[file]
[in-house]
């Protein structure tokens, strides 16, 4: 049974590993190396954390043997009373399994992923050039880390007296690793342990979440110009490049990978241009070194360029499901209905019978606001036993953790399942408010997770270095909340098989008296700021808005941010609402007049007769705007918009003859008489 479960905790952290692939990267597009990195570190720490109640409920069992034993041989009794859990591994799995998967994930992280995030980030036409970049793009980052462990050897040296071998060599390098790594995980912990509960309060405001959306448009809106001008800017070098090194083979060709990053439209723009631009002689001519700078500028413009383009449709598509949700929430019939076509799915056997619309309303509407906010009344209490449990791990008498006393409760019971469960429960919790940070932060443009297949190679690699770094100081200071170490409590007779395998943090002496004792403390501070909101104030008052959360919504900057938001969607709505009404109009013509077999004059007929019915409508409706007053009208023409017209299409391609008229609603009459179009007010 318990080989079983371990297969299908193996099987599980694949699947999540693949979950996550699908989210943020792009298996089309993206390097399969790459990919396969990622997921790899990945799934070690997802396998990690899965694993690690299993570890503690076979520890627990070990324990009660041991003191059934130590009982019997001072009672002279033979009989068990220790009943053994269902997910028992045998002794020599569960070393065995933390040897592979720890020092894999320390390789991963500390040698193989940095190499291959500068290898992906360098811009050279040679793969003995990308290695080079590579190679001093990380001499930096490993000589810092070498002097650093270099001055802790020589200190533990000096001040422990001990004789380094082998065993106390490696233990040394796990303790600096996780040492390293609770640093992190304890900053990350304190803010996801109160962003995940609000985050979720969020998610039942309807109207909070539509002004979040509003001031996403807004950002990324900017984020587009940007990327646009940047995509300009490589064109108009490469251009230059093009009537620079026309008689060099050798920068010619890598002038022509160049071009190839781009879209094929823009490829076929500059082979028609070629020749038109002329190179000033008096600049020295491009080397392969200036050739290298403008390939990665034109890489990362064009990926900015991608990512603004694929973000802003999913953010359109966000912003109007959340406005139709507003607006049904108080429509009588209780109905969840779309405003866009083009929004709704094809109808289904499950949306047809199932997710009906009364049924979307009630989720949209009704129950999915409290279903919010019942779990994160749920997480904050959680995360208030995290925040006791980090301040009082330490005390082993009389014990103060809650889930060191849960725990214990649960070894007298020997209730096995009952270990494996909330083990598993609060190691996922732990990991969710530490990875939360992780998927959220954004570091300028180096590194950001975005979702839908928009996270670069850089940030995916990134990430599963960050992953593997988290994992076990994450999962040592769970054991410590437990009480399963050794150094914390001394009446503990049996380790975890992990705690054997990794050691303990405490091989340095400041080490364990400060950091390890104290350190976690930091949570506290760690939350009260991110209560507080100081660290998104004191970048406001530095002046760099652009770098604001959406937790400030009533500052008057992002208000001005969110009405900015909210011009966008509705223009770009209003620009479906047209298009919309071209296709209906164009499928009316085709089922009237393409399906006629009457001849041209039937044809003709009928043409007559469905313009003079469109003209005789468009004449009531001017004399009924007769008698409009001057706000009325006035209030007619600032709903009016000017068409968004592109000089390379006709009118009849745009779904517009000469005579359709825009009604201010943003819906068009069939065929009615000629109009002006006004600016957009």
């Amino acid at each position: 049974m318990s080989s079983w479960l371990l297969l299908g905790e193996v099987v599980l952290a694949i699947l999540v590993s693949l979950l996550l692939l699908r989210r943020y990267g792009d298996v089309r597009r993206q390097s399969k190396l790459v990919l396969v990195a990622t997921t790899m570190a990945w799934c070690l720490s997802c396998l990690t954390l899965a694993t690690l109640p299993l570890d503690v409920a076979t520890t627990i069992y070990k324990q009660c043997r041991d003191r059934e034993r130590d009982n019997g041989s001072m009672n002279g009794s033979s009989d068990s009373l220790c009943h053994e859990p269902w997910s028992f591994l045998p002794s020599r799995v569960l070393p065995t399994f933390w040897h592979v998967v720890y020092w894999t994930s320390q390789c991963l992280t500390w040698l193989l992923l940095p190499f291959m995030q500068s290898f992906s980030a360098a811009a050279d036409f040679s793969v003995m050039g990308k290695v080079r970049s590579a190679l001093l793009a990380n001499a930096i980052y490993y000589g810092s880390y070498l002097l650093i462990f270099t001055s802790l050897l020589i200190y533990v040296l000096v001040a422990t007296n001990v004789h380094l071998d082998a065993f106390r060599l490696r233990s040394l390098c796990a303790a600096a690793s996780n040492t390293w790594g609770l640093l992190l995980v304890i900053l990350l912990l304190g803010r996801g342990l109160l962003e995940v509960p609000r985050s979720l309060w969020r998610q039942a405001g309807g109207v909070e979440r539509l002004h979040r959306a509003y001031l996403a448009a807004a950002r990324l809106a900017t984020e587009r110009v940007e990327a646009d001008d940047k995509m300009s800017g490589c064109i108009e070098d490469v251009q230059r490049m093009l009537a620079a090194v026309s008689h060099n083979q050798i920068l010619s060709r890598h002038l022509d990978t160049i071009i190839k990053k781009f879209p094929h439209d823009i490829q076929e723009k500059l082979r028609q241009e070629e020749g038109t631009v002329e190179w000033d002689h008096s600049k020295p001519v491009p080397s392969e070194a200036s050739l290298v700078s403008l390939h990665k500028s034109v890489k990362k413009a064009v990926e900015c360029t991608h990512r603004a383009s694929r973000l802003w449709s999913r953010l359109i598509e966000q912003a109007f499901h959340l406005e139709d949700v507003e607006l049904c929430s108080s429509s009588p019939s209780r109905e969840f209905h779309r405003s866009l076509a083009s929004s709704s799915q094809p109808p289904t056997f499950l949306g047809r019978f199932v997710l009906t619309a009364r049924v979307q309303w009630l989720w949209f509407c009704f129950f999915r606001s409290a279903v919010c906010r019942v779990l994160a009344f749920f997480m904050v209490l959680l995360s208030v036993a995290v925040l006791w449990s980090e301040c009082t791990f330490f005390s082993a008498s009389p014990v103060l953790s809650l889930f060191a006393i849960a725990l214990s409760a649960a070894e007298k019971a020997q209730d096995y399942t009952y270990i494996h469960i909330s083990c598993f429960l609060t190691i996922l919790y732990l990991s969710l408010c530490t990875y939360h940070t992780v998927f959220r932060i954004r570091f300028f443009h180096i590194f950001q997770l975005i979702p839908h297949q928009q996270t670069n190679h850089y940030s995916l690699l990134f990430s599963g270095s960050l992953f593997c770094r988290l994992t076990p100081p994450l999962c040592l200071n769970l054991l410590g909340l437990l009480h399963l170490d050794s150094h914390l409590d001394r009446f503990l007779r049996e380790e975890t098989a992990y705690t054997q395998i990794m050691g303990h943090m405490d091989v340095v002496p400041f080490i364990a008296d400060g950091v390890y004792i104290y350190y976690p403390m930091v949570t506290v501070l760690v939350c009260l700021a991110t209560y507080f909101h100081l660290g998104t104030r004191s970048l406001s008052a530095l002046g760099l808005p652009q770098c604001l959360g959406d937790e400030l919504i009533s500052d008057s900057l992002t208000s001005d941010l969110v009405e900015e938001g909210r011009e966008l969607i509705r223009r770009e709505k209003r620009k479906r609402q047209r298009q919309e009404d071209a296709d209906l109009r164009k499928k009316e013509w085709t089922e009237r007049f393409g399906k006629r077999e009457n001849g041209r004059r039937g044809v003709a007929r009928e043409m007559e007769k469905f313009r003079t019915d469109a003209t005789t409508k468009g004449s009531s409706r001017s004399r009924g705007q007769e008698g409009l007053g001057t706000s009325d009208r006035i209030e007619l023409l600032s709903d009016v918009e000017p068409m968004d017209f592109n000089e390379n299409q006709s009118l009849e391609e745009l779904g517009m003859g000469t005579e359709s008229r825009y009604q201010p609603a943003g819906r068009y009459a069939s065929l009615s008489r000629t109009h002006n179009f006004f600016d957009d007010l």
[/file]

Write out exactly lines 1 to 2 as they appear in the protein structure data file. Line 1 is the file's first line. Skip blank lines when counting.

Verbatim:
[in-house]
């Protein structure tokens, strides 16, 4: 049974590993190396954390043997009373399994992923050039880390007296690793342990979440110009490049990978241009070194360029499901209905019978606001036993953790399942408010997770270095909340098989008296700021808005941010609402007049007769705007918009003859008489 479960905790952290692939990267597009990195570190720490109640409920069992034993041989009794859990591994799995998967994930992280995030980030036409970049793009980052462990050897040296071998060599390098790594995980912990509960309060405001959306448009809106001008800017070098090194083979060709990053439209723009631009002689001519700078500028413009383009449709598509949700929430019939076509799915056997619309309303509407906010009344209490449990791990008498006393409760019971469960429960919790940070932060443009297949190679690699770094100081200071170490409590007779395998943090002496004792403390501070909101104030008052959360919504900057938001969607709505009404109009013509077999004059007929019915409508409706007053009208023409017209299409391609008229609603009459179009007010 318990080989079983371990297969299908193996099987599980694949699947999540693949979950996550699908989210943020792009298996089309993206390097399969790459990919396969990622997921790899990945799934070690997802396998990690899965694993690690299993570890503690076979520890627990070990324990009660041991003191059934130590009982019997001072009672002279033979009989068990220790009943053994269902997910028992045998002794020599569960070393065995933390040897592979720890020092894999320390390789991963500390040698193989940095190499291959500068290898992906360098811009050279040679793969003995990308290695080079590579190679001093990380001499930096490993000589810092070498002097650093270099001055802790020589200190533990000096001040422990001990004789380094082998065993106390490696233990040394796990303790600096996780040492390293609770640093992190304890900053990350304190803010996801109160962003995940609000985050979720969020998610039942309807109207909070539509002004979040509003001031996403807004950002990324900017984020587009940007990327646009940047995509300009490589064109108009490469251009230059093009009537620079026309008689060099050798920068010619890598002038022509160049071009190839781009879209094929823009490829076929500059082979028609070629020749038109002329190179000033008096600049020295491009080397392969200036050739290298403008390939990665034109890489990362064009990926900015991608990512603004694929973000802003999913953010359109966000912003109007959340406005139709507003607006049904108080429509009588209780109905969840779309405003866009083009929004709704094809109808289904499950949306047809199932997710009906009364049924979307009630989720949209009704129950999915409290279903919010019942779990994160749920997480904050959680995360208030995290925040006791980090301040009082330490005390082993009389014990103060809650889930060191849960725990214990649960070894007298020997209730096995009952270990494996909330083990598993609060190691996922732990990991969710530490990875939360992780998927959220954004570091300028180096590194950001975005979702839908928009996270670069850089940030995916990134990430599963960050992953593997988290994992076990994450999962040592769970054991410590437990009480399963050794150094914390001394009446503990049996380790975890992990705690054997990794050691303990405490091989340095400041080490364990400060950091390890104290350190976690930091949570506290760690939350009260991110209560507080100081660290998104004191970048406001530095002046760099652009770098604001959406937790400030009533500052008057992002208000001005969110009405900015909210011009966008509705223009770009209003620009479906047209298009919309071209296709209906164009499928009316085709089922009237393409399906006629009457001849041209039937044809003709009928043409007559469905313009003079469109003209005789468009004449009531001017004399009924007769008698409009001057706000009325006035209030007619600032709903009016000017068409968004592109000089390379006709009118009849745009779904517009000469005579359709825009009604201010943003819906068009069939065929009615000629109009002006006004600016957009």